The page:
A native of Rouen, Marcel Dupré (1886–1971) was among the most famous and widely travelled organists of his day. In 1934, some thirty years after becoming his assistant, he succeeded Widor as Organist of St-Sulpice, Paris, and from 1926 to 1954 he was Professor of Organ at the Paris Conservatoire, whose Director he was from 1954 to 1956. His Trois Préludes et Fugues
, Op 7, were written in the summer of 1914, the year in which he won the Premier Grand Prix de Rome, but they were not published until after the war. They are memorial works, each dedicated to the memory of a French organist, and the third, in G minor, is dedicated to Joseph Boulnois, who was Organist of St-Louis d’Antin. Notwithstanding its fearful technical difficulties, it is among the best-known and most popular of Dupré’s works. In the prelude, a plainsong-like theme emerges dreamily from flutes’ gently mordant effervescence and later appears above rich and ingeniously engineered harmony. The subject of the virtuosic, compound-time fugue encapsulates the composer’s name in speech-rhythm. The prelude’s plainsong-like theme reappears, first on the pedals, where it unobtrusively underpins the manuals’ incessant activity, and towards the movement’s end, where it heroically surmounts massive chords whose terrific momentum derives from the pedals’ rendering of the subject. The final page, in which the notes hurtle towards the magnificent final cadence, places this among the most memorable of all fugues for organ.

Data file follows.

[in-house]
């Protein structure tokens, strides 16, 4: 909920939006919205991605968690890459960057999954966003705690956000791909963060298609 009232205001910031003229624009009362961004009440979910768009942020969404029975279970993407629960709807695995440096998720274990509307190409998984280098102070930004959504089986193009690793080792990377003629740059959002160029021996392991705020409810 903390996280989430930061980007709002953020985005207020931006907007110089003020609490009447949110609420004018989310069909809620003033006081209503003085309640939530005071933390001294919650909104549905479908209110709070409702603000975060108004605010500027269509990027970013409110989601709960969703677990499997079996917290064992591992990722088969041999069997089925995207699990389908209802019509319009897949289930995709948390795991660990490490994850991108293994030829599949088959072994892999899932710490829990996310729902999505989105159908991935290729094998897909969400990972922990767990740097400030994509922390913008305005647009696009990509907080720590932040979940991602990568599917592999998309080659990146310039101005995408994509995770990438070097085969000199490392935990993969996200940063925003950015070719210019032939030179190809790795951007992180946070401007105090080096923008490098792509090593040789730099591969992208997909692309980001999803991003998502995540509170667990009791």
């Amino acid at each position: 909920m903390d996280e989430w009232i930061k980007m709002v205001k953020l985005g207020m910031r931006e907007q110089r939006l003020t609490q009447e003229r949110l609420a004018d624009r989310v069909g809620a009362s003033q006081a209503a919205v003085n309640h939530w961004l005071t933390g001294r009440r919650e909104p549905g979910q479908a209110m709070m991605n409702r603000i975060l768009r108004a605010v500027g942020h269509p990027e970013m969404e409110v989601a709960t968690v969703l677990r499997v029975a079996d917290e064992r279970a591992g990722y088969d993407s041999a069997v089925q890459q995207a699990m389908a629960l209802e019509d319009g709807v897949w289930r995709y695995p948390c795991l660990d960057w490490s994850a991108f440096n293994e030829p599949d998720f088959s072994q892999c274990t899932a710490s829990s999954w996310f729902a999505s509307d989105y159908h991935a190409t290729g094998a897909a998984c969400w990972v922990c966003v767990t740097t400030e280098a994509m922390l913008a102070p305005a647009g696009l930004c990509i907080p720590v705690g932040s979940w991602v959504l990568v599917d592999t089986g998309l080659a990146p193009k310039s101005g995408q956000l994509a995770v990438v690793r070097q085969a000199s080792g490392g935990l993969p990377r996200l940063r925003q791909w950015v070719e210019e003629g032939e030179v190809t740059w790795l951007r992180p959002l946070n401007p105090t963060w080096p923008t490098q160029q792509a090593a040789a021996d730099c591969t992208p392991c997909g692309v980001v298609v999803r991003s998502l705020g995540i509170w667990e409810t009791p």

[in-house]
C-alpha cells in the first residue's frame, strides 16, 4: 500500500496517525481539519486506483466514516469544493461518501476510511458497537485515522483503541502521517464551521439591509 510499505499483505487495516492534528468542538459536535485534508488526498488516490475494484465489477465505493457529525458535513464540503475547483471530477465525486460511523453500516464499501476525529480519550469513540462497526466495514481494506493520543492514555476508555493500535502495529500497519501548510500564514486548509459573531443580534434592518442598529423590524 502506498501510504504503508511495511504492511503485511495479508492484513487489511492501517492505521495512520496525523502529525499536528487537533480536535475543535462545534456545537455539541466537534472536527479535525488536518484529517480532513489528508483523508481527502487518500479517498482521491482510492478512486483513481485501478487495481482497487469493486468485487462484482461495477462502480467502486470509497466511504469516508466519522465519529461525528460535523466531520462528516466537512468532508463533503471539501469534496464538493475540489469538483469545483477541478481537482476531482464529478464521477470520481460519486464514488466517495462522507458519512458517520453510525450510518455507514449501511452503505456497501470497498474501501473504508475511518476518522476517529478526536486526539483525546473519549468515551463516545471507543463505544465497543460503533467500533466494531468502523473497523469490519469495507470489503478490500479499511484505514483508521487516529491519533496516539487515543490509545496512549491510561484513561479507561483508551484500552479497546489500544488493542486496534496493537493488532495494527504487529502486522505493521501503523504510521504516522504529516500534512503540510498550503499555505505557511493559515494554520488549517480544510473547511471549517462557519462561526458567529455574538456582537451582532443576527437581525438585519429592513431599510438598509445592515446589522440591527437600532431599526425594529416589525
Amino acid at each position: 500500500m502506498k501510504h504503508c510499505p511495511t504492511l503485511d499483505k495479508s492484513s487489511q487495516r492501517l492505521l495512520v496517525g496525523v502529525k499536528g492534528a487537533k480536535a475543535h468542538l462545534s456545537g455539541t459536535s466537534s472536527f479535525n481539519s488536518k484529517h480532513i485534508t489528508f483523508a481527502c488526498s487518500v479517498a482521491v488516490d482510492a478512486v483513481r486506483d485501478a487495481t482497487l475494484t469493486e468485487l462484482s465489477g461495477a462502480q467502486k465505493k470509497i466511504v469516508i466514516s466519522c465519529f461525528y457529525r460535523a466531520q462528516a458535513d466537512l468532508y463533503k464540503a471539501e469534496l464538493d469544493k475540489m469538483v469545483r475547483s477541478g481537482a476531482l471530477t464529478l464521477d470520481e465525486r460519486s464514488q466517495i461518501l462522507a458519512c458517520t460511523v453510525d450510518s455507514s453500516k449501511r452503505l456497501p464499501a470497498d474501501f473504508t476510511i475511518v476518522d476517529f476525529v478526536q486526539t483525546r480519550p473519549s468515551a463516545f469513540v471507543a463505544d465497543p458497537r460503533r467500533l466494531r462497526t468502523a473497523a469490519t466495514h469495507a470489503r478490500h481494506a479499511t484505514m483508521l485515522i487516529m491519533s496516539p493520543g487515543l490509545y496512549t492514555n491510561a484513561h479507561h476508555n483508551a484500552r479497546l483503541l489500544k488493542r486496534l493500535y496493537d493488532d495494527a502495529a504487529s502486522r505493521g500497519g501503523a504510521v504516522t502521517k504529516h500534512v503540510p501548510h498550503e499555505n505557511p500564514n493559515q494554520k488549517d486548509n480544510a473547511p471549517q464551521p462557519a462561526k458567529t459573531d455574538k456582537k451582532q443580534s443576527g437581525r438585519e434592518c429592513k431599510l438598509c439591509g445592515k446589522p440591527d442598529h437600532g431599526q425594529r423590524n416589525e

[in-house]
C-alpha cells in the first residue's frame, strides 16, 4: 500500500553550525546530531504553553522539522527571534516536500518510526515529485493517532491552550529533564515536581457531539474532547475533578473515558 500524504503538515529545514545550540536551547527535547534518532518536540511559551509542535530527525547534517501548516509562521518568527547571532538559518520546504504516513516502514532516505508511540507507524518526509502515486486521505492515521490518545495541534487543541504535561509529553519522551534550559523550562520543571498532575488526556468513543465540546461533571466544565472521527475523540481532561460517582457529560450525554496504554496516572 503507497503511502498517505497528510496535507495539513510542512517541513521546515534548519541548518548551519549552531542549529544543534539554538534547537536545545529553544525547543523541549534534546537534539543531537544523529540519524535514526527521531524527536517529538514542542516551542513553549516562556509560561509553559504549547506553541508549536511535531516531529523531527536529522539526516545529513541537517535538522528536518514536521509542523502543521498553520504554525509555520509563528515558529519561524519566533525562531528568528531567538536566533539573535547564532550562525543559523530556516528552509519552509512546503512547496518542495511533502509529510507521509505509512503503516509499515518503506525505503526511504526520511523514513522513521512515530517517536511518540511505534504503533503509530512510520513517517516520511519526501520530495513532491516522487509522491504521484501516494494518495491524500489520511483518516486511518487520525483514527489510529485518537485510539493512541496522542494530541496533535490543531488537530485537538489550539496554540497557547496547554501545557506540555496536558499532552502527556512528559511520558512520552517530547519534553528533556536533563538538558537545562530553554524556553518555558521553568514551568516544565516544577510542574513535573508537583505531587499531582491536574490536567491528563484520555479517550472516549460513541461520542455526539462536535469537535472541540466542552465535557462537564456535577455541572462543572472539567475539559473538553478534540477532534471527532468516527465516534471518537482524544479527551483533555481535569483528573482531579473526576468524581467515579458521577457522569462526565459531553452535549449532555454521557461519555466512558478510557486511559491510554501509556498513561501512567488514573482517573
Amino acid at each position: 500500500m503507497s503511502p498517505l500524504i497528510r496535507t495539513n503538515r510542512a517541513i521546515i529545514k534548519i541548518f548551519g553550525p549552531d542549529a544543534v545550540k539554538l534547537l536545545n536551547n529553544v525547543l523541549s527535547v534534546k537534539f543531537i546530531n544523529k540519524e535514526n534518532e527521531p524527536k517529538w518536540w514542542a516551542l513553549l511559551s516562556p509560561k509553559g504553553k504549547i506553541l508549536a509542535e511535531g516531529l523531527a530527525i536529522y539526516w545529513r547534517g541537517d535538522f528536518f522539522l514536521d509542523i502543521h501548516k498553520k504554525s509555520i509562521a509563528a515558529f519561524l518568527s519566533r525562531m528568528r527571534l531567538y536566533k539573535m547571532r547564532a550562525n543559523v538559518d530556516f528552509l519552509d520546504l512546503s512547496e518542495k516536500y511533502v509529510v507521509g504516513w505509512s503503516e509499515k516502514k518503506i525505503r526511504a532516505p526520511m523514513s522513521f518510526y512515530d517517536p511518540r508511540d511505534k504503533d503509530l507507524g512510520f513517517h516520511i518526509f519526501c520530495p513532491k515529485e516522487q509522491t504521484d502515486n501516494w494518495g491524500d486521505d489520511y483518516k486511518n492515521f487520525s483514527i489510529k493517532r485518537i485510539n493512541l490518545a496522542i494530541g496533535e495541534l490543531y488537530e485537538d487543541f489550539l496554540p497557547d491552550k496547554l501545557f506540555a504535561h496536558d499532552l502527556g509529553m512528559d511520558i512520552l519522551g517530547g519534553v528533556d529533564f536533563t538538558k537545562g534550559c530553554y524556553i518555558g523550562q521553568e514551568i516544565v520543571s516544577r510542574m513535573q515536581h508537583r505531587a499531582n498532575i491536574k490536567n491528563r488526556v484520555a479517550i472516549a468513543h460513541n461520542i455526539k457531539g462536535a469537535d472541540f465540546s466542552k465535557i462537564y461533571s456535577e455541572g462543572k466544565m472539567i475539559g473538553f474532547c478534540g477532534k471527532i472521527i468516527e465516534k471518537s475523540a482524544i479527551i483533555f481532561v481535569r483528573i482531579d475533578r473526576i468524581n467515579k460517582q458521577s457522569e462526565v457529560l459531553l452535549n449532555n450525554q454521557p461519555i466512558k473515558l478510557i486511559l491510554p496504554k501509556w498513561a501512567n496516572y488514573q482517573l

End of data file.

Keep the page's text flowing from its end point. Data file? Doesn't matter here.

from notes by Relf Clark © 2008